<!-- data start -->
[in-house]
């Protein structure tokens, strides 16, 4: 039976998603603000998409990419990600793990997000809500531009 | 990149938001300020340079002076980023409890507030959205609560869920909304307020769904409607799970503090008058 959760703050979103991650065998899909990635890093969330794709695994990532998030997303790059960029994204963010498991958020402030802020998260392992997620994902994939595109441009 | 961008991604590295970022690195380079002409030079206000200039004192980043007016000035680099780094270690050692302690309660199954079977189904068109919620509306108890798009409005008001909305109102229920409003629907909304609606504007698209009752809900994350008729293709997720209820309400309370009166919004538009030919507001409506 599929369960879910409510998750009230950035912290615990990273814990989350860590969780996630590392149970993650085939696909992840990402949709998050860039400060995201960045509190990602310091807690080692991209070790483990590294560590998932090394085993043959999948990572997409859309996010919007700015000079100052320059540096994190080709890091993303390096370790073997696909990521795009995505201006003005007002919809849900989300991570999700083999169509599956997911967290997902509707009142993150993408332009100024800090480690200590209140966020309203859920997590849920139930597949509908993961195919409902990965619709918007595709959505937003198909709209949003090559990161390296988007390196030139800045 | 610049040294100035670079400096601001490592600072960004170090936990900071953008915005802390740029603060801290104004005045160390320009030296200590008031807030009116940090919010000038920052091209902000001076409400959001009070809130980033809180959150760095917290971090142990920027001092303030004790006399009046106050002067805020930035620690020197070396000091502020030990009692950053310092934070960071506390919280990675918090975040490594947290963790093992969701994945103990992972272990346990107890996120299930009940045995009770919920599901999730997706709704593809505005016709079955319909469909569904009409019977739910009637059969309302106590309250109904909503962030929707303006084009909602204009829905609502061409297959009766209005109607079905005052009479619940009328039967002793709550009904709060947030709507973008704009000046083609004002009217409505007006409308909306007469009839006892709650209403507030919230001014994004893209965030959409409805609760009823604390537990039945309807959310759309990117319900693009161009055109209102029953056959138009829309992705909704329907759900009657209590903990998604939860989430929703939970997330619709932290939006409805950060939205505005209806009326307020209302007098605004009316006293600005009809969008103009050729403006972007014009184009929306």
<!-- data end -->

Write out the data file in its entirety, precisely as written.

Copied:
[in-house]
């Protein structure tokens, strides 16, 4: 039976998603603000998409990419990600793990997000809500531009 | 990149938001300020340079002076980023409890507030959205609560869920909304307020769904409607799970503090008058 959760703050979103991650065998899909990635890093969330794709695994990532998030997303790059960029994204963010498991958020402030802020998260392992997620994902994939595109441009 | 961008991604590295970022690195380079002409030079206000200039004192980043007016000035680099780094270690050692302690309660199954079977189904068109919620509306108890798009409005008001909305109102229920409003629907909304609606504007698209009752809900994350008729293709997720209820309400309370009166919004538009030919507001409506 599929369960879910409510998750009230950035912290615990990273814990989350860590969780996630590392149970993650085939696909992840990402949709998050860039400060995201960045509190990602310091807690080692991209070790483990590294560590998932090394085993043959999948990572997409859309996010919007700015000079100052320059540096994190080709890091993303390096370790073997696909990521795009995505201006003005007002919809849900989300991570999700083999169509599956997911967290997902509707009142993150993408332009100024800090480690200590209140966020309203859920997590849920139930597949509908993961195919409902990965619709918007595709959505937003198909709209949003090559990161390296988007390196030139800045 | 610049040294100035670079400096601001490592600072960004170090936990900071953008915005802390740029603060801290104004005045160390320009030296200590008031807030009116940090919010000038920052091209902000001076409400959001009070809130980033809180959150760095917290971090142990920027001092303030004790006399009046106050002067805020930035620690020197070396000091502020030990009692950053310092934070960071506390919280990675918090975040490594947290963790093992969701994945103990992972272990346990107890996120299930009940045995009770919920599901999730997706709704593809505005016709079955319909469909569904009409019977739910009637059969309302106590309250109904909503962030929707303006084009909602204009829905609502061409297959009766209005109607079905005052009479619940009328039967002793709550009904709060947030709507973008704009000046083609004002009217409505007006409308909306007469009839006892709650209403507030919230001014994004893209965030959409409805609760009823604390537990039945309807959310759309990117319900693009161009055109209102029953056959138009829309992705909704329907759900009657209590903990998604939860989430929703939970997330619709932290939006409805950060939205505005209806009326307020209302007098605004009316006293600005009809969008103009050729403006972007014009184009929306």